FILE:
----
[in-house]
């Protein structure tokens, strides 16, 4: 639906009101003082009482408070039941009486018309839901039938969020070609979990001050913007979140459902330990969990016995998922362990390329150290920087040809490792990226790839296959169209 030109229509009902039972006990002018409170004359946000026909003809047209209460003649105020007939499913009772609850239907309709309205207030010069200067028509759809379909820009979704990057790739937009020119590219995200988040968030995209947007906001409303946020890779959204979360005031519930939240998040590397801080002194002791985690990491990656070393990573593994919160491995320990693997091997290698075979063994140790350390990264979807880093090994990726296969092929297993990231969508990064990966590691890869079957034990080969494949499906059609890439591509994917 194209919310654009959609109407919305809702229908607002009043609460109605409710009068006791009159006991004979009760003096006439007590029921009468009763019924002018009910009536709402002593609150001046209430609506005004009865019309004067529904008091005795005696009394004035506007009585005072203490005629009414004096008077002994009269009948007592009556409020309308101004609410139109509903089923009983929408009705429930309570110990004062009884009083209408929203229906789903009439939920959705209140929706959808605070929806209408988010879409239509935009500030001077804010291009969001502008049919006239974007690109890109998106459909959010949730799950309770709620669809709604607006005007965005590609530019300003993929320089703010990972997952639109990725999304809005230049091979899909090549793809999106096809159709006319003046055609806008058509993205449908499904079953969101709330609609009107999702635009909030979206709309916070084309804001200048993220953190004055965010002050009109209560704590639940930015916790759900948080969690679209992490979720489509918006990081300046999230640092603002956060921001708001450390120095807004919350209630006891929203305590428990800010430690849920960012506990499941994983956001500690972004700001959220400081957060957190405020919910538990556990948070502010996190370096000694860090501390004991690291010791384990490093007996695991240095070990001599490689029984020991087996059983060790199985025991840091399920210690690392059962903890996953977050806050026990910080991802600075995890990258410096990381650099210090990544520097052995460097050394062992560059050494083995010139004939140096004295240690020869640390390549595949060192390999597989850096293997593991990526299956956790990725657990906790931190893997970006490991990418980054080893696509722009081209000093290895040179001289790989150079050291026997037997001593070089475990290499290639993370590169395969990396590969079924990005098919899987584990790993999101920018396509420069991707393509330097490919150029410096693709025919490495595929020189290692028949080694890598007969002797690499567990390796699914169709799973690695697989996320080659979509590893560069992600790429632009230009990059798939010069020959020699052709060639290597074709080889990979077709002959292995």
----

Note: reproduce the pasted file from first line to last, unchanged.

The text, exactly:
[in-house]
């Protein structure tokens, strides 16, 4: 639906009101003082009482408070039941009486018309839901039938969020070609979990001050913007979140459902330990969990016995998922362990390329150290920087040809490792990226790839296959169209 030109229509009902039972006990002018409170004359946000026909003809047209209460003649105020007939499913009772609850239907309709309205207030010069200067028509759809379909820009979704990057790739937009020119590219995200988040968030995209947007906001409303946020890779959204979360005031519930939240998040590397801080002194002791985690990491990656070393990573593994919160491995320990693997091997290698075979063994140790350390990264979807880093090994990726296969092929297993990231969508990064990966590691890869079957034990080969494949499906059609890439591509994917 194209919310654009959609109407919305809702229908607002009043609460109605409710009068006791009159006991004979009760003096006439007590029921009468009763019924002018009910009536709402002593609150001046209430609506005004009865019309004067529904008091005795005696009394004035506007009585005072203490005629009414004096008077002994009269009948007592009556409020309308101004609410139109509903089923009983929408009705429930309570110990004062009884009083209408929203229906789903009439939920959705209140929706959808605070929806209408988010879409239509935009500030001077804010291009969001502008049919006239974007690109890109998106459909959010949730799950309770709620669809709604607006005007965005590609530019300003993929320089703010990972997952639109990725999304809005230049091979899909090549793809999106096809159709006319003046055609806008058509993205449908499904079953969101709330609609009107999702635009909030979206709309916070084309804001200048993220953190004055965010002050009109209560704590639940930015916790759900948080969690679209992490979720489509918006990081300046999230640092603002956060921001708001450390120095807004919350209630006891929203305590428990800010430690849920960012506990499941994983956001500690972004700001959220400081957060957190405020919910538990556990948070502010996190370096000694860090501390004991690291010791384990490093007996695991240095070990001599490689029984020991087996059983060790199985025991840091399920210690690392059962903890996953977050806050026990910080991802600075995890990258410096990381650099210090990544520097052995460097050394062992560059050494083995010139004939140096004295240690020869640390390549595949060192390999597989850096293997593991990526299956956790990725657990906790931190893997970006490991990418980054080893696509722009081209000093290895040179001289790989150079050291026997037997001593070089475990290499290639993370590169395969990396590969079924990005098919899987584990790993999101920018396509420069991707393509330097490919150029410096693709025919490495595929020189290692028949080694890598007969002797690499567990390796699914169709799973690695697989996320080659979509590893560069992600790429632009230009990059798939010069020959020699052709060639290597074709080889990979077709002959292995």